§ DR. CLARK (Caithness)
asked the Lord Advocate, Whether it is the case that by the Common Law in Scotland the collections made at the doors of parish churches are the property of the poor, and that collections cannot be made at the doors of parish churches for any other object than the support of the poor; whether, by the Poor Law Act of 1845, Kirk Sessions were bound to report annually to the Board of Supervision as to the application of the moneys arising from church collections; whether the Reports of the Board of Supervision show that since the year 1846 £964,925 has been collected by 431 Kirk Sessions, that only £378,440 has been expended on relief of the poor, £573,888 expended on other purposes, and £12,597 left unaccounted for; whether the last Return shows that during the year 1886–7 £38,746 was received by Kirk Sessions, and only £8,484 expended on relief of the poor; and, whether, if these sums have been illegally misappropriated by Kirk Sessions for other purposes than the relief of the poor, he will, as Public Prosecutor, take steps to see that the law is carried out?
§ THE LORD ADVOCATE (Mr. J. H. A. MACDONALD) (Edinburgh and St. Andrew's Universities)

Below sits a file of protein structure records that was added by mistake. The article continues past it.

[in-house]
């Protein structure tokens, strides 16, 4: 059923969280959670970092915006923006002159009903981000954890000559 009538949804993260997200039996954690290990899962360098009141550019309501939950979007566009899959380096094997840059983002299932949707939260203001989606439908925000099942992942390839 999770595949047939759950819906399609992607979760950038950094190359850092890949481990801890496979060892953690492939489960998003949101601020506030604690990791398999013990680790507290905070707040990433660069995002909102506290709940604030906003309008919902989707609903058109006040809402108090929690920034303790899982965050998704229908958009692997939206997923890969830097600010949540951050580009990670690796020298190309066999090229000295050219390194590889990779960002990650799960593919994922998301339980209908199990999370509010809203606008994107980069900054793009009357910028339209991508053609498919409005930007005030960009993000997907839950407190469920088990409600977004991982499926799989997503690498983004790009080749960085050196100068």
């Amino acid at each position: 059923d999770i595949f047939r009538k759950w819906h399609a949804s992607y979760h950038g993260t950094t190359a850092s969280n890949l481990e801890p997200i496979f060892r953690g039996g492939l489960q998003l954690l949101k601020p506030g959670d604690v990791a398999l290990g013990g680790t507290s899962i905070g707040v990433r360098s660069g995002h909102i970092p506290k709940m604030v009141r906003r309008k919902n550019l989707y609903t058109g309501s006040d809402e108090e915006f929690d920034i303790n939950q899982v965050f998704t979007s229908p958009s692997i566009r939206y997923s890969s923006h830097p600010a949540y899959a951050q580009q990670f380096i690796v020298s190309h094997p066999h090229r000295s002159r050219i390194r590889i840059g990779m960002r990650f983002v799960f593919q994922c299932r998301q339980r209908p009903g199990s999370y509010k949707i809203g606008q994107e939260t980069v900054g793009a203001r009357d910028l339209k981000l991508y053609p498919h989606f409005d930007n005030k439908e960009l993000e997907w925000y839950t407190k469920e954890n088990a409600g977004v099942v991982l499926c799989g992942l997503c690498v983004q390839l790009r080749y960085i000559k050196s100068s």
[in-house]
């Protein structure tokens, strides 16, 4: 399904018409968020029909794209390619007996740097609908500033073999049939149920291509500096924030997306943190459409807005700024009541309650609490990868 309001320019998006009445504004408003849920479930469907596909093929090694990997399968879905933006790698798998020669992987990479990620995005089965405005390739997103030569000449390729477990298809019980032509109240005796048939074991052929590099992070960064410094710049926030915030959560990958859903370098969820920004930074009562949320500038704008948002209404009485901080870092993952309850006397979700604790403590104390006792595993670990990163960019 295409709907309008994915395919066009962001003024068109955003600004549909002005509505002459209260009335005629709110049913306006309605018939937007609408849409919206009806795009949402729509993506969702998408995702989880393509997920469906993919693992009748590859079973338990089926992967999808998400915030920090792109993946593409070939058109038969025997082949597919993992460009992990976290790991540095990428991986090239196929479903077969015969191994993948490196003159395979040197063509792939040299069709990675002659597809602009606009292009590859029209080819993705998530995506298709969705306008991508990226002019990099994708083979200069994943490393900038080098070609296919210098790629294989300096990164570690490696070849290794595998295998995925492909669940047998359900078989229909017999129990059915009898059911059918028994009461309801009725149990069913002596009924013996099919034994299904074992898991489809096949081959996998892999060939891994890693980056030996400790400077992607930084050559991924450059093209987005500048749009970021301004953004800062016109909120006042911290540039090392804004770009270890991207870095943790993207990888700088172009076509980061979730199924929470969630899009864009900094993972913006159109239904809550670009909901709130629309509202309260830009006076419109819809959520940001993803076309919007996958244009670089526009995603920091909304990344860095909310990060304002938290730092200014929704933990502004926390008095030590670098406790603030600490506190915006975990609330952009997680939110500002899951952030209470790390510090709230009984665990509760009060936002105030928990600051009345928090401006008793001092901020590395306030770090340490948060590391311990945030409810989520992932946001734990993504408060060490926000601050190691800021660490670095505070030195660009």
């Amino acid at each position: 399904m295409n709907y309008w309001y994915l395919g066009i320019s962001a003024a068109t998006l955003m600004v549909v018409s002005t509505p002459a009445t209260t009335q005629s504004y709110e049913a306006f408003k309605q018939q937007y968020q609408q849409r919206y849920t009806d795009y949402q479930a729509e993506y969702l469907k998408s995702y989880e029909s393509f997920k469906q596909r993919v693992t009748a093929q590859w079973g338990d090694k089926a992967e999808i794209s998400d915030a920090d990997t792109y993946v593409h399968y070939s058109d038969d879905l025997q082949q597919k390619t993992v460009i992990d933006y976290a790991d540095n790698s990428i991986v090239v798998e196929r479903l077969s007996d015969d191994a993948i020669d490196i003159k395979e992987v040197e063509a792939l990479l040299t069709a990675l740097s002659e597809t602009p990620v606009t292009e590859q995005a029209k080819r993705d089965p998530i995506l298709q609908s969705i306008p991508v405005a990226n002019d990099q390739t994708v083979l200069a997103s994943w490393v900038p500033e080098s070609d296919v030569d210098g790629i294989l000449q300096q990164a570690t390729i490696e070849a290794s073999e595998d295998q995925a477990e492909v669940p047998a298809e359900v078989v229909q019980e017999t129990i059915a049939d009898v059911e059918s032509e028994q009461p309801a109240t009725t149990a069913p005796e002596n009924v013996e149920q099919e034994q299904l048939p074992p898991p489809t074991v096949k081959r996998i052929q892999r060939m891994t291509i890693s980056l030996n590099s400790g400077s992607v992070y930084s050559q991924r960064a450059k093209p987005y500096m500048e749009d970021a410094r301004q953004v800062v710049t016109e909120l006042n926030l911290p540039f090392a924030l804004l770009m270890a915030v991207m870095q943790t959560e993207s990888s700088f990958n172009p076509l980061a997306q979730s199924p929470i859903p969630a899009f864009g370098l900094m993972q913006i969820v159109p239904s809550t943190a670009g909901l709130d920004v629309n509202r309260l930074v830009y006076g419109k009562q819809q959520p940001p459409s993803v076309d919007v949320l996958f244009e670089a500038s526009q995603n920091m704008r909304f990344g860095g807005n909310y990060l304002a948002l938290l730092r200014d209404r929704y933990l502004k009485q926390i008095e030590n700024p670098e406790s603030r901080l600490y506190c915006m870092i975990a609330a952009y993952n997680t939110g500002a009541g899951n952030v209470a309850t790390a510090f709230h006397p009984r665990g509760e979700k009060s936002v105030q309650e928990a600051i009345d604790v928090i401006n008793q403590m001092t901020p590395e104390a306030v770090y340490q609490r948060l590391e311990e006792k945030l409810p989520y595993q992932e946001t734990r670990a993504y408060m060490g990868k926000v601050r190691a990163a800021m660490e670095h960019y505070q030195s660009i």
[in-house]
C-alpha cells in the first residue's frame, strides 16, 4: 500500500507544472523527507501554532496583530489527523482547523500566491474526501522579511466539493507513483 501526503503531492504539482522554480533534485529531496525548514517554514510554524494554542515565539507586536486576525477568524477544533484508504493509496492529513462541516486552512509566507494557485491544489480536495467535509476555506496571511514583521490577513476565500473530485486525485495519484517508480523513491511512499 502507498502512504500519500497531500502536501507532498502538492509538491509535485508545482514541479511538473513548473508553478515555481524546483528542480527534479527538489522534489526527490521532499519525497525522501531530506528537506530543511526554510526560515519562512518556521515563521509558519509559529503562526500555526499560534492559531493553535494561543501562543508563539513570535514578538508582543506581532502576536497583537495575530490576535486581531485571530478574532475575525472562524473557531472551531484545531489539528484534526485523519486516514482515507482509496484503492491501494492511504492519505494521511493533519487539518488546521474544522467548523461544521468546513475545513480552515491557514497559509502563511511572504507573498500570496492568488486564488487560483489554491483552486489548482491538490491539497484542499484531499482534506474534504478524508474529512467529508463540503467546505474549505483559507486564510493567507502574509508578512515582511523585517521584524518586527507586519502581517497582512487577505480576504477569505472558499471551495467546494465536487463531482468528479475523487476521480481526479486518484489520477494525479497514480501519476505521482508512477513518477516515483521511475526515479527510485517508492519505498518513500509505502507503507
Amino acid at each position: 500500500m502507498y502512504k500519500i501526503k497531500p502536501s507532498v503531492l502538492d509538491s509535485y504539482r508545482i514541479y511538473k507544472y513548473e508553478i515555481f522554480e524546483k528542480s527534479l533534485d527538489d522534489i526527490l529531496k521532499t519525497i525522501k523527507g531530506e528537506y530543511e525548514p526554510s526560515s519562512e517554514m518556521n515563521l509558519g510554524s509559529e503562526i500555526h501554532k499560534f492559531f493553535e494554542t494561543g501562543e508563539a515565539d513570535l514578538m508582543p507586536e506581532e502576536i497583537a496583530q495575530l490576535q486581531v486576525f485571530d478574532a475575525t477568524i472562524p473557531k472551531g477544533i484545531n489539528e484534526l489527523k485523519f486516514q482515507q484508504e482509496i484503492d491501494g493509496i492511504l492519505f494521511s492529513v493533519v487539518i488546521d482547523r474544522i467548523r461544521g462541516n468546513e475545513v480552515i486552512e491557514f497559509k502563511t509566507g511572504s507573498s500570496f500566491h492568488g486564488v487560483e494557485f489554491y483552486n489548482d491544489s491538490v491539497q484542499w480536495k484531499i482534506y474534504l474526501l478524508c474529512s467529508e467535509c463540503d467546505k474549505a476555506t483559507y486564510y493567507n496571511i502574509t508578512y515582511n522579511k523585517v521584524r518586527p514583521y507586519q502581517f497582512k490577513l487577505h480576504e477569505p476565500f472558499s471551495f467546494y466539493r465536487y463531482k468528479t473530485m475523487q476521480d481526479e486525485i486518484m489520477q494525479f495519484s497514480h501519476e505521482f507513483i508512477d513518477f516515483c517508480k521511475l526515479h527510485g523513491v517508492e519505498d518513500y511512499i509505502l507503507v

In reply to the first Question, I have to say that it is not the law that collections cannot be made at the doors of parish churches for any other object than the support of the poor. I refer the hon. Member to Section 54 of the Act of 1845, and to page 42 of Mr. Guthrie Smith's Digest of the Law of Scotland, relating to the poor and public health, published in 1878. The Kirk Sessions are bound to report, and have regularly reported, to the Board of Supervision in terms of the Act of 1845. The figures in the third and fourth paragraphs of the Question are correctly stated. The Board of Supervision give every publicity to the Annual Returns by publishing them in the Annual Report of the Board. If there is any misappropriation of the funds of any parish, the heritors or any other person interested, and legally entitled to do so, can take such steps in the Civil Courts as may be necessary to prevent such misappropriation. It is not a matter with which the Public Prosecutor can interfere, unless a case of fraud or embezzlement is made out.